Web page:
A 1930s yacht with a glamorous past is back on the high seas with stunning art deco-inspired interiors
Photography courtesy of Oliver Laws
Words Gillian Welsh
Before the super-yachts of today’s super-rich – those big, chunky, shiny-white boats that clog up chic Med ports from Monte Carlo to the Costa Smeralda – ocean-going yachts were a lot more elegant. The 165ft Malahne, sleek, beautiful and utterly desirable, is from another era, but easily leaves more modern rivals in her wake. The vessel that once welcomed aboard the likes of Elizabeth Taylor and Frank Sinatra has been on quite the voyage in recent years, and one man who has done more than most to steer a course through choppy waters is Guy Oliver. The Scotland-born, London-based designer was commissioned in 2012 to help rescue her by creating magnificent new interiors that would reflect the spirit of the 1930s. His brief, which he describes as one of the nicest he’s ever been given, was “to make her look like she has been in continuous ownership since she was built in 1937”. Considering the client introduced the vessel as “a loose association of rust held together with air”, that was quite a tall order.
Oliver (with his studio, Oliver Laws) has refurbished many distinguished hotels and restaurants, including the Connaught in Mayfair and Dublin’s Shelbourne Hotel, as well as embassies and private houses. An expert on historic furniture and decoration (he is a trustee of Save Britain’s Heritage and a patron of Sir John Soane’s Museum), he is able to refresh tired interiors so skilfully you’d never even know they’d been worked on. Here, the aim was to make it feel like a historically accurate interior, although it’s actually all new rooms – it’s so authentic, well crafted and characterful that it feels original.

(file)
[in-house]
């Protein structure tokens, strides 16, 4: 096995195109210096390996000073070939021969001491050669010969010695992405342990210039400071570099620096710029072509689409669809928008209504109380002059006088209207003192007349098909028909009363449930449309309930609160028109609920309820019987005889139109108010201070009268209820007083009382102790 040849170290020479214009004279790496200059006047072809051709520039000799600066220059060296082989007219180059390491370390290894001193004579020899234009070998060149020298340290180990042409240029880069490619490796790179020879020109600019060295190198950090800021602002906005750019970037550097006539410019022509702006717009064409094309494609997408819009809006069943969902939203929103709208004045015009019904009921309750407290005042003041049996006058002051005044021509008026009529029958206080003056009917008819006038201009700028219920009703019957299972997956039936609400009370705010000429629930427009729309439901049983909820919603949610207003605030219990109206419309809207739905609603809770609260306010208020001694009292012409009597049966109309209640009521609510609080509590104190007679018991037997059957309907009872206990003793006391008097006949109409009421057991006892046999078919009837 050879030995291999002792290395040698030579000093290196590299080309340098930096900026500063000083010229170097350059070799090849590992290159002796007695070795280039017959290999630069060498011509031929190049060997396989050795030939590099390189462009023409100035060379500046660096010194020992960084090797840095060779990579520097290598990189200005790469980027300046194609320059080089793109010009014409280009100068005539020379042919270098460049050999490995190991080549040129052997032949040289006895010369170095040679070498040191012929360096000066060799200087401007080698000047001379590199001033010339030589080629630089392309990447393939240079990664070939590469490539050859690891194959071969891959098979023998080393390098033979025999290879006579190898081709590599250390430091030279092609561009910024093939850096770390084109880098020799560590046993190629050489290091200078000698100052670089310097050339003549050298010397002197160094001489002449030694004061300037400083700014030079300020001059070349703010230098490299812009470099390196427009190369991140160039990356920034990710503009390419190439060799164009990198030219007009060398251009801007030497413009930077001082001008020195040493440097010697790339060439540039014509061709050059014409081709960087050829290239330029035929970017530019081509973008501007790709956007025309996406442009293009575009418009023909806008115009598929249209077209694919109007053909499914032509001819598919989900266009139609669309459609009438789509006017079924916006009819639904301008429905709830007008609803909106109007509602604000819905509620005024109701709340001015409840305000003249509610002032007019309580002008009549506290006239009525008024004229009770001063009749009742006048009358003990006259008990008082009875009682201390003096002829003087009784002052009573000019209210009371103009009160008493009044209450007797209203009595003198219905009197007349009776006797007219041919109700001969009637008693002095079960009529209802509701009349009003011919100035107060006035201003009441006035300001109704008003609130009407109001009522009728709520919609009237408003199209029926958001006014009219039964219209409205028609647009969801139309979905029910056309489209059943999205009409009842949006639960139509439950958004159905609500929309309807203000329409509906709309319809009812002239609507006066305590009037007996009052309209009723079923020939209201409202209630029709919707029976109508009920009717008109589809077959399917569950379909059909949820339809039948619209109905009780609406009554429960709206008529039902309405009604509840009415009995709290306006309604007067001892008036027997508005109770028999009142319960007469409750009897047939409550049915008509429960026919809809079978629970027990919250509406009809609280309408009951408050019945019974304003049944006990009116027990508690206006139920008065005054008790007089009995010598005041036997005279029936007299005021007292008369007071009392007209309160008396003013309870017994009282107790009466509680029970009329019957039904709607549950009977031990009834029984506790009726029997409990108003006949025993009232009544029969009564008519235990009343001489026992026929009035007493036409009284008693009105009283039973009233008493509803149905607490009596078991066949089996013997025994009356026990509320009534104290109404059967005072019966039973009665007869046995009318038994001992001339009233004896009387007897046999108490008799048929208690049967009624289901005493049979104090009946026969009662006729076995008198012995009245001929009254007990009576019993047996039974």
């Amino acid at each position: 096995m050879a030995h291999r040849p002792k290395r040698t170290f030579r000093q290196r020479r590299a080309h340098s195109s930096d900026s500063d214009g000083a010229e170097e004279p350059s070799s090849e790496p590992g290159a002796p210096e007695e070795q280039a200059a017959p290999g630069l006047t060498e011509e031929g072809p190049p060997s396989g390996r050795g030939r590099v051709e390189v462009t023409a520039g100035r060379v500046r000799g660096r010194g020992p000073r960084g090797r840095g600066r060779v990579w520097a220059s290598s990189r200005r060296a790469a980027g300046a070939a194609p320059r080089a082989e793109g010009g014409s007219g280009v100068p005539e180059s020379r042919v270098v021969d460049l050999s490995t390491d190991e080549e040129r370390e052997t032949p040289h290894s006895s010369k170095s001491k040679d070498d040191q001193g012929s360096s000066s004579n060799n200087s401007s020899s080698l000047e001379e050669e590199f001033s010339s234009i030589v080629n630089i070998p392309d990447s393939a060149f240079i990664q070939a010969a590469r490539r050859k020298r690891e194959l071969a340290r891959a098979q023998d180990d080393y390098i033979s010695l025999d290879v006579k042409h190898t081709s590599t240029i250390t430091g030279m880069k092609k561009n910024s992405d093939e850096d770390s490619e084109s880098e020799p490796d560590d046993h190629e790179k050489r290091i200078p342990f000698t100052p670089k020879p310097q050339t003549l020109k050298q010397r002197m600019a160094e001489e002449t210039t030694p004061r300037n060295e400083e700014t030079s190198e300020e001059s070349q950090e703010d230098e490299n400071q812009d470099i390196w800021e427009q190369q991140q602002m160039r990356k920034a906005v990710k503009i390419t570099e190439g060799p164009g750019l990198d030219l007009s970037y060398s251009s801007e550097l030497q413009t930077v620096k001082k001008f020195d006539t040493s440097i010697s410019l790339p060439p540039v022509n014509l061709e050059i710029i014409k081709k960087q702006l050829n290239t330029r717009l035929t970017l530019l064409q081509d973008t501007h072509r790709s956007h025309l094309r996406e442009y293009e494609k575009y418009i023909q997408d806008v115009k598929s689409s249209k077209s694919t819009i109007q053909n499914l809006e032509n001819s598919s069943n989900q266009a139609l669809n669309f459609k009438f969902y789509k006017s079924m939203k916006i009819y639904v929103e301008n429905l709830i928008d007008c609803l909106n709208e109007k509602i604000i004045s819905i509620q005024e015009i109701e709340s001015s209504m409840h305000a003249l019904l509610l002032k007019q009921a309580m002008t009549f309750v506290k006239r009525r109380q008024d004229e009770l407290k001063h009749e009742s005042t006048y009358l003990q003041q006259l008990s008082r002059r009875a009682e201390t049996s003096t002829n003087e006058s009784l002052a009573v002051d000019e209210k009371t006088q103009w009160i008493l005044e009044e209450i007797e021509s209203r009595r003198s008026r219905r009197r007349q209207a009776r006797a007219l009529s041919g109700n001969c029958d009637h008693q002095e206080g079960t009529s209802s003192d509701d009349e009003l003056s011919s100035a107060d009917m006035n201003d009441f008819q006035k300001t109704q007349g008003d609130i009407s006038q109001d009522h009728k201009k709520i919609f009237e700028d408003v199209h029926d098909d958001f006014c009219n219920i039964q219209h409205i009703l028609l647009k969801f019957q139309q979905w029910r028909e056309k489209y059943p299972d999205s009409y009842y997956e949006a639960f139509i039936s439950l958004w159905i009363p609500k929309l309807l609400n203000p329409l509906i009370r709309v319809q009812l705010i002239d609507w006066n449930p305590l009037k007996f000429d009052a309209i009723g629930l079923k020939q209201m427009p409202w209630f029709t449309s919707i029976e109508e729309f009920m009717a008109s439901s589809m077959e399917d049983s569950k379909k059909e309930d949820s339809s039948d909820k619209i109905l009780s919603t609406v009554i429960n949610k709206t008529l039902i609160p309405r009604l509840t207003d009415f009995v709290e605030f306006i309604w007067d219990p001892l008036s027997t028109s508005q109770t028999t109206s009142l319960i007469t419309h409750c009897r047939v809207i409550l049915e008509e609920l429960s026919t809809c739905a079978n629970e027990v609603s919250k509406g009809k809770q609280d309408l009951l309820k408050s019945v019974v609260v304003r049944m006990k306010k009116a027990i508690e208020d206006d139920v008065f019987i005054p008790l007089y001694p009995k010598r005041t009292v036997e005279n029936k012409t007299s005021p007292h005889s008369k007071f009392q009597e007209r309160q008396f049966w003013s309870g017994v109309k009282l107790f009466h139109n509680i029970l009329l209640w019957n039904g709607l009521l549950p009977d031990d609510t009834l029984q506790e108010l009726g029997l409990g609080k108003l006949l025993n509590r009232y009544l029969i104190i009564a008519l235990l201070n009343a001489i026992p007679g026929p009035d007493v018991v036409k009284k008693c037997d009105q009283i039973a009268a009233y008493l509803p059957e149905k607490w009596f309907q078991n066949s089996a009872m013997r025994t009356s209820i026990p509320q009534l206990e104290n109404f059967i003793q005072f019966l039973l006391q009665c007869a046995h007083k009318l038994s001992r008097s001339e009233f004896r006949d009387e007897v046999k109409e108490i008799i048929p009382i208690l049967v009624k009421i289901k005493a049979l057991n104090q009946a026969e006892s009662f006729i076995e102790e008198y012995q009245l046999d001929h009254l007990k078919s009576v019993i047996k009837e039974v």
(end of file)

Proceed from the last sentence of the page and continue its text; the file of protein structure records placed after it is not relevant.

The client, an entrepreneur and philanthropist, was so impressed by the way Claridge’s had been upgraded that he asked to meet the designer. “We had a very frank, very honest conversation that became the foundation of an excellent working relationship,” recalls Oliver. Later, when he was asked to take on the Malahne, “It very much felt like the stars had aligned,” he smiles. “I’d always wanted to work on a vintage yacht – it represents all of my interests, my love of design and my love of the sea.”
He began swotting in earnest, immersing himself in the vessel’s history. It was launched in 1937 when Britain’s confidence was high. The empire was at its peak, and the country was at the forefront of technology; the Mallard steam locomotive, for instance, had just broken the world speed record. Malahne was conceived as the private jet of her day, her first owner, Woolworth chairman William Lawrence Stephenson, using her to commute across the Atlantic for meetings in New York.
In 1940, the yacht helped with the Dunkirk evacuation, rescuing Allied troops from France. A member of the crew during the war was a certain Able Seaman Jim Callaghan, who would go on to become prime minister.
A more glamorous role awaited in the early 1960s, when movie mogul Sam Spiegel purchased the ship to accommodate the cast of Lawrence of Arabia during filming. “He found that owning a yacht was such a magnet for pretty women that he kept her!”
Oliver’s research was not restricted to books. He also spent a lot of time exploring 1930s buildings. One of his favourites is Tokyo’s Teien Art Museum, whose Art Deco interiors date from 1933. “I know it well – it has influenced me over my lifetime and certainly influenced me here.”